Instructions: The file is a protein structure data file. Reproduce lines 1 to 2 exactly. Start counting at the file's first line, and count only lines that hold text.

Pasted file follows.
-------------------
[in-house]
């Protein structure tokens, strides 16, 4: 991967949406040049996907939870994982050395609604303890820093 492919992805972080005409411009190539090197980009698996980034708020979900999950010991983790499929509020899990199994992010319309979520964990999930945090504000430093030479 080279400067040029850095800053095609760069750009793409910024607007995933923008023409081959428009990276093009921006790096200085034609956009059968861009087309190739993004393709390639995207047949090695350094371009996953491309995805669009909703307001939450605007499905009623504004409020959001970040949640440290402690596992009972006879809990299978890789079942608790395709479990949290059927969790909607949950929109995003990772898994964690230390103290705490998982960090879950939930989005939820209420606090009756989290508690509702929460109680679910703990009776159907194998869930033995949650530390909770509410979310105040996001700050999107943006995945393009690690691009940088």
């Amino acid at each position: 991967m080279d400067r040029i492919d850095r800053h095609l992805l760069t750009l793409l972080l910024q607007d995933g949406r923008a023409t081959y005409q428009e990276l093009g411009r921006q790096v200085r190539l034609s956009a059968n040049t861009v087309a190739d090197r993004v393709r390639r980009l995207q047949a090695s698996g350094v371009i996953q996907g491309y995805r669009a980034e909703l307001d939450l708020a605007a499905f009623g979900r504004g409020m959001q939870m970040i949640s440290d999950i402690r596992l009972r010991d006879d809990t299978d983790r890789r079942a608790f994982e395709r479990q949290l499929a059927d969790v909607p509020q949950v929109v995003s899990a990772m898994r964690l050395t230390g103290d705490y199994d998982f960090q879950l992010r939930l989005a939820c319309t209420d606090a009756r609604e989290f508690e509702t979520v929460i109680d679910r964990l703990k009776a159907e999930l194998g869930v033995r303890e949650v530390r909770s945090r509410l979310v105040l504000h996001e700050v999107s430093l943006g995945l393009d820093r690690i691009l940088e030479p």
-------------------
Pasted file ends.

[in-house]
């Protein structure tokens, strides 16, 4: 991967949406040049996907939870994982050395609604303890820093 492919992805972080005409411009190539090197980009698996980034708020979900999950010991983790499929509020899990199994992010319309979520964990999930945090504000430093030479 080279400067040029850095800053095609760069750009793409910024607007995933923008023409081959428009990276093009921006790096200085034609956009059968861009087309190739993004393709390639995207047949090695350094371009996953491309995805669009909703307001939450605007499905009623504004409020959001970040949640440290402690596992009972006879809990299978890789079942608790395709479990949290059927969790909607949950929109995003990772898994964690230390103290705490998982960090879950939930989005939820209420606090009756989290508690509702929460109680679910703990009776159907194998869930033995949650530390909770509410979310105040996001700050999107943006995945393009690690691009940088």